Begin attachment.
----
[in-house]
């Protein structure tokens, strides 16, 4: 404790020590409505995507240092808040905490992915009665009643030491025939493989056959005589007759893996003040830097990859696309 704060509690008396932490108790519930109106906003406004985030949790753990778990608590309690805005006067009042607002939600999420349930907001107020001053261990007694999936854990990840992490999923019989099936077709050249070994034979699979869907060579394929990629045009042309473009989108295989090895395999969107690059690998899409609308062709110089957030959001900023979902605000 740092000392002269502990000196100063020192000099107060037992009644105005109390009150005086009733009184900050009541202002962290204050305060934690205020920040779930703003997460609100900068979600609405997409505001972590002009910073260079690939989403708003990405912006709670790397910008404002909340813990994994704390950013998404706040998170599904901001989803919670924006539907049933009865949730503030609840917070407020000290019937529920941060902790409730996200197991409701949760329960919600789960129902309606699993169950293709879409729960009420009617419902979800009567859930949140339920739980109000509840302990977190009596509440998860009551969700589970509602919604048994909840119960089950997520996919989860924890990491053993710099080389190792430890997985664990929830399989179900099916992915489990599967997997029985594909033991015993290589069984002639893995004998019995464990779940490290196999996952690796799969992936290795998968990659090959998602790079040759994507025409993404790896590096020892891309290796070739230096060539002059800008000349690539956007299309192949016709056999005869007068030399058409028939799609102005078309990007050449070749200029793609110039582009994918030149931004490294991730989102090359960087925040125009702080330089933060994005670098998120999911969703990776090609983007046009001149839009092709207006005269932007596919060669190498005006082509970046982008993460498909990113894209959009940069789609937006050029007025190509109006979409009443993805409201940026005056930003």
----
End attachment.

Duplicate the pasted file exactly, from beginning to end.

[in-house]
């Protein structure tokens, strides 16, 4: 404790020590409505995507240092808040905490992915009665009643030491025939493989056959005589007759893996003040830097990859696309 704060509690008396932490108790519930109106906003406004985030949790753990778990608590309690805005006067009042607002939600999420349930907001107020001053261990007694999936854990990840992490999923019989099936077709050249070994034979699979869907060579394929990629045009042309473009989108295989090895395999969107690059690998899409609308062709110089957030959001900023979902605000 740092000392002269502990000196100063020192000099107060037992009644105005109390009150005086009733009184900050009541202002962290204050305060934690205020920040779930703003997460609100900068979600609405997409505001972590002009910073260079690939989403708003990405912006709670790397910008404002909340813990994994704390950013998404706040998170599904901001989803919670924006539907049933009865949730503030609840917070407020000290019937529920941060902790409730996200197991409701949760329960919600789960129902309606699993169950293709879409729960009420009617419902979800009567859930949140339920739980109000509840302990977190009596509440998860009551969700589970509602919604048994909840119960089950997520996919989860924890990491053993710099080389190792430890997985664990929830399989179900099916992915489990599967997997029985594909033991015993290589069984002639893995004998019995464990779940490290196999996952690796799969992936290795998968990659090959998602790079040759994507025409993404790896590096020892891309290796070739230096060539002059800008000349690539956007299309192949016709056999005869007068030399058409028939799609102005078309990007050449070749200029793609110039582009994918030149931004490294991730989102090359960087925040125009702080330089933060994005670098998120999911969703990776090609983007046009001149839009092709207006005269932007596919060669190498005006082509970046982008993460498909990113894209959009940069789609937006050029007025190509109006979409009443993805409201940026005056930003």